Pantomime season returns to Lancashire marking the Preston Musical Comedy Society's 100th production

It's a century of productions for Preston's premier musical comedy troup '“ who this week are officially opening for pantomime season.

Thursday, 6th December 2018, 3:42 pm
Updated Thursday, 6th December 2018, 4:50 pm
Aarran Simpson as Simple Simon with Buttercup

The Preston Musical Comedy Society (PMCS) opens its 100th production tomorrow (Friday), bringing family favourite Jack and the Beanstalk to the Preston Playhouse threatre for the next two weeks.

The society was formed in 1953 for its first show The Desert Song, which was performed at the since demolished Royal Hippodrome in Friargate a year later.

Chairman of the PMCS, Ruth Carter, said: “All our members are enthusiastic about all the shows we do but we always get a bit more excited for our annual panto.

Sign up to our daily newsletter

The i newsletter cut through the noise

Aarran Simpson as Simple Simon with Buttercup

“It’s no mean feat for people who are studying, who work full-time and who have other major commitments, to spend their spare time rehearsing, producing and all the other jobs that go on behind the scenes, to bring a production of this scale together.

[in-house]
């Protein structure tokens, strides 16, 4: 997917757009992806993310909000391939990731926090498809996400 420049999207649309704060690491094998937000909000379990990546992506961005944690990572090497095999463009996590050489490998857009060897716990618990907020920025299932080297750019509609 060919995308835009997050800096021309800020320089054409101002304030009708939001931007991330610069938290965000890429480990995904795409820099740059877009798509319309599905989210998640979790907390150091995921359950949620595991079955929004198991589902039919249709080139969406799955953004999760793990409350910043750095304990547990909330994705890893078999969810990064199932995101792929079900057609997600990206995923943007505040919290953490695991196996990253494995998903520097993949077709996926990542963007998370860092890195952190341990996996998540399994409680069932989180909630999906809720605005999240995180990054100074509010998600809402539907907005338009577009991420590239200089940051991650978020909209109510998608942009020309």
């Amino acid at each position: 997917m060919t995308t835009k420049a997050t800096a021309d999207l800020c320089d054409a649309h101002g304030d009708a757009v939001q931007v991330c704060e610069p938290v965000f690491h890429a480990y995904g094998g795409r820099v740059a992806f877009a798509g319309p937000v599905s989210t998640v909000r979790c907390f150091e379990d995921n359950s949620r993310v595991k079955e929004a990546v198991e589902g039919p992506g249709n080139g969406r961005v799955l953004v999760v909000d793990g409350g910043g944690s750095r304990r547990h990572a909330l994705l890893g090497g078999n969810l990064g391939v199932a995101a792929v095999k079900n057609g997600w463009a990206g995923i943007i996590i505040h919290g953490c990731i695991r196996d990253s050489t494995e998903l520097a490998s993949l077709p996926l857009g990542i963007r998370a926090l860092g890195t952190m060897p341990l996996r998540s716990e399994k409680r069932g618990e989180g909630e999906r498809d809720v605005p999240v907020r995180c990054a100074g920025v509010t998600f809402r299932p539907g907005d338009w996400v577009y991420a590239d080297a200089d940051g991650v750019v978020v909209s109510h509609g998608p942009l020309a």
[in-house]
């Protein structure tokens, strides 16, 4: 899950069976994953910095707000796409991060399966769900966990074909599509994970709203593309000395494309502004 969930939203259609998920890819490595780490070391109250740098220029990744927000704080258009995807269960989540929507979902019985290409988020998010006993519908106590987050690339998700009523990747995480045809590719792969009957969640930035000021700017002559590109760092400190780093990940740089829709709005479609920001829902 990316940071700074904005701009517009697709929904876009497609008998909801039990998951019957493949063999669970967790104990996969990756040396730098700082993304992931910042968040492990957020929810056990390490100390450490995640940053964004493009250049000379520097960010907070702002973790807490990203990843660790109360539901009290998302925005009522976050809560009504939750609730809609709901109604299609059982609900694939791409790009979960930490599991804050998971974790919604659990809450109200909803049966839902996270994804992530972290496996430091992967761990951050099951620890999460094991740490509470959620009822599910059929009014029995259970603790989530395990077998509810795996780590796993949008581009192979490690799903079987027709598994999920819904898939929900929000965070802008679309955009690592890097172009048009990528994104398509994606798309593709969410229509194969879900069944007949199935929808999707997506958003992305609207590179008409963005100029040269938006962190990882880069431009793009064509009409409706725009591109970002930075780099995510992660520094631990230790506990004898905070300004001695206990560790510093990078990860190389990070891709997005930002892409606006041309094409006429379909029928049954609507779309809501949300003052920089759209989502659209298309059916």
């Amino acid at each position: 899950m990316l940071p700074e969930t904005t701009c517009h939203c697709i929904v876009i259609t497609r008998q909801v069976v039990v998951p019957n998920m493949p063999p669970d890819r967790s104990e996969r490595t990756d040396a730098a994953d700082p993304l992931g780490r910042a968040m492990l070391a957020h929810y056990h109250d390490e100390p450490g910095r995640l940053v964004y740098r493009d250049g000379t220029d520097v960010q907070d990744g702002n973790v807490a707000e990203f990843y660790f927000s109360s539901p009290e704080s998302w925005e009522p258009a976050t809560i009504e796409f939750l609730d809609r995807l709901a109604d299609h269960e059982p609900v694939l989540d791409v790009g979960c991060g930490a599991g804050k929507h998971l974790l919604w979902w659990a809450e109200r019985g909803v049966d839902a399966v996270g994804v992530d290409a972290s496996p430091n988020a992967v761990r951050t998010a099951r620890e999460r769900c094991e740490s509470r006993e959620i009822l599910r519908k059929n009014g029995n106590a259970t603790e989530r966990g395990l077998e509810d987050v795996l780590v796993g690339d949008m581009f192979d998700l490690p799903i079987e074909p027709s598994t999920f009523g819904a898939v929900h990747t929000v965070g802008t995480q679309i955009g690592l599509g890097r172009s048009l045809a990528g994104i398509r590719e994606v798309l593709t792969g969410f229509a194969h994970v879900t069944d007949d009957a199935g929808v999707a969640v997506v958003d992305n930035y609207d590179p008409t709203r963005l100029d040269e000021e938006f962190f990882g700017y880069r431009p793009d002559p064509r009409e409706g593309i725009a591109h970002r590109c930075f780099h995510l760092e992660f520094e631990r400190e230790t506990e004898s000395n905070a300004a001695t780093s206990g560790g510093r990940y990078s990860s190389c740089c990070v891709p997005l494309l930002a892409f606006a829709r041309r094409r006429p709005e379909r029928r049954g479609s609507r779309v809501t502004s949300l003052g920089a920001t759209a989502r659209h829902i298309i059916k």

“But everyone does it because they have a real passion for the theatre and we pride ourselves on making that evident to our audiences.

“We’re confident we have a wonderful panto production in Jack and the Beanstalk and we can’t wait to welcome audiences to the Playhouse in the run up to Christmas.”

A total of 13 shows are being run from tomorrow to Saturday, December 22, and members are urging Lancastrians to come along and support the performances.

Katy Makinson as Jill Crumble, Chloe Haley as Jack Trott and Ciaran Harkin as Dame Tilly Trott

The pantomime comes after major restoration work has come to the Playhouse's entrance and main foyer, including the re-facing of the theatre frontage and new exterior and interior entrance doors.

The job, costing £70,000, was given a £40,000 cash boost after it secured a grant from the Arts Council England’s National Lottery Project Grants.